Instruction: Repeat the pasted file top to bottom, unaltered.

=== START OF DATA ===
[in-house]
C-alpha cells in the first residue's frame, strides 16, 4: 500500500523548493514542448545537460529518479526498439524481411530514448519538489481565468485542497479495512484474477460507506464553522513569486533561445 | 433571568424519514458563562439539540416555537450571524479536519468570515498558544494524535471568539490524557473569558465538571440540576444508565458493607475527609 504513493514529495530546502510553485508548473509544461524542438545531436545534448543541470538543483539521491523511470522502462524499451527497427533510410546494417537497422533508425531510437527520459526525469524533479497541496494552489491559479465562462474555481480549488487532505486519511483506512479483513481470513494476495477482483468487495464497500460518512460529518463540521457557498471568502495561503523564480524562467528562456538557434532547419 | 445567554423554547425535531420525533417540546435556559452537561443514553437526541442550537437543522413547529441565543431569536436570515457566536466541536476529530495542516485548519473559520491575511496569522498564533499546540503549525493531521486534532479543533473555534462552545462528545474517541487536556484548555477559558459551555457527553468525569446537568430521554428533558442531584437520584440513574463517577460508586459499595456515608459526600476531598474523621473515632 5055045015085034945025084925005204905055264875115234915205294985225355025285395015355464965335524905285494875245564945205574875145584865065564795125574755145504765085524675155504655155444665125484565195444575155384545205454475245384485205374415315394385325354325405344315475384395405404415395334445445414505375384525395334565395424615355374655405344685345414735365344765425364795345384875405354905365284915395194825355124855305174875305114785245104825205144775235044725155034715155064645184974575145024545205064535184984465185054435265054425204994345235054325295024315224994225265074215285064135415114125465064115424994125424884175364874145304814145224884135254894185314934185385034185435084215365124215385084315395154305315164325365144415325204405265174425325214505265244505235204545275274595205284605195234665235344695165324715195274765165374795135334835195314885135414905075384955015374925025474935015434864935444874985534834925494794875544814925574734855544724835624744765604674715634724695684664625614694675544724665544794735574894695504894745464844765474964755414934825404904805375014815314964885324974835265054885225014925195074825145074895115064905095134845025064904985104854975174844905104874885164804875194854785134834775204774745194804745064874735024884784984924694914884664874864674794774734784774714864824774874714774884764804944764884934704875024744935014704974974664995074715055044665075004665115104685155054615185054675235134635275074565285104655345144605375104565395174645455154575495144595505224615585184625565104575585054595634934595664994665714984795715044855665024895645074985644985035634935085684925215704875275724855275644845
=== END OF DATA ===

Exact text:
[in-house]
C-alpha cells in the first residue's frame, strides 16, 4: 500500500523548493514542448545537460529518479526498439524481411530514448519538489481565468485542497479495512484474477460507506464553522513569486533561445 | 433571568424519514458563562439539540416555537450571524479536519468570515498558544494524535471568539490524557473569558465538571440540576444508565458493607475527609 504513493514529495530546502510553485508548473509544461524542438545531436545534448543541470538543483539521491523511470522502462524499451527497427533510410546494417537497422533508425531510437527520459526525469524533479497541496494552489491559479465562462474555481480549488487532505486519511483506512479483513481470513494476495477482483468487495464497500460518512460529518463540521457557498471568502495561503523564480524562467528562456538557434532547419 | 445567554423554547425535531420525533417540546435556559452537561443514553437526541442550537437543522413547529441565543431569536436570515457566536466541536476529530495542516485548519473559520491575511496569522498564533499546540503549525493531521486534532479543533473555534462552545462528545474517541487536556484548555477559558459551555457527553468525569446537568430521554428533558442531584437520584440513574463517577460508586459499595456515608459526600476531598474523621473515632 5055045015085034945025084925005204905055264875115234915205294985225355025285395015355464965335524905285494875245564945205574875145584865065564795125574755145504765085524675155504655155444665125484565195444575155384545205454475245384485205374415315394385325354325405344315475384395405404415395334445445414505375384525395334565395424615355374655405344685345414735365344765425364795345384875405354905365284915395194825355124855305174875305114785245104825205144775235044725155034715155064645184974575145024545205064535184984465185054435265054425204994345235054325295024315224994225265074215285064135415114125465064115424994125424884175364874145304814145224884135254894185314934185385034185435084215365124215385084315395154305315164325365144415325204405265174425325214505265244505235204545275274595205284605195234665235344695165324715195274765165374795135334835195314885135414905075384955015374925025474935015434864935444874985534834925494794875544814925574734855544724835624744765604674715634724695684664625614694675544724665544794735574894695504894745464844765474964755414934825404904805375014815314964885324974835265054885225014925195074825145074895115064905095134845025064904985104854975174844905104874885164804875194854785134834775204774745194804745064874735024884784984924694914884664874864674794774734784774714864824774874714774884764804944764884934704875024744935014704974974664995074715055044665075004665115104685155054615185054675235134635275074565285104655345144605375104565395174645455154575495144595505224615585184625565104575585054595634934595664994665714984795715044855665024895645074985644985035634935085684925215704875275724855275644845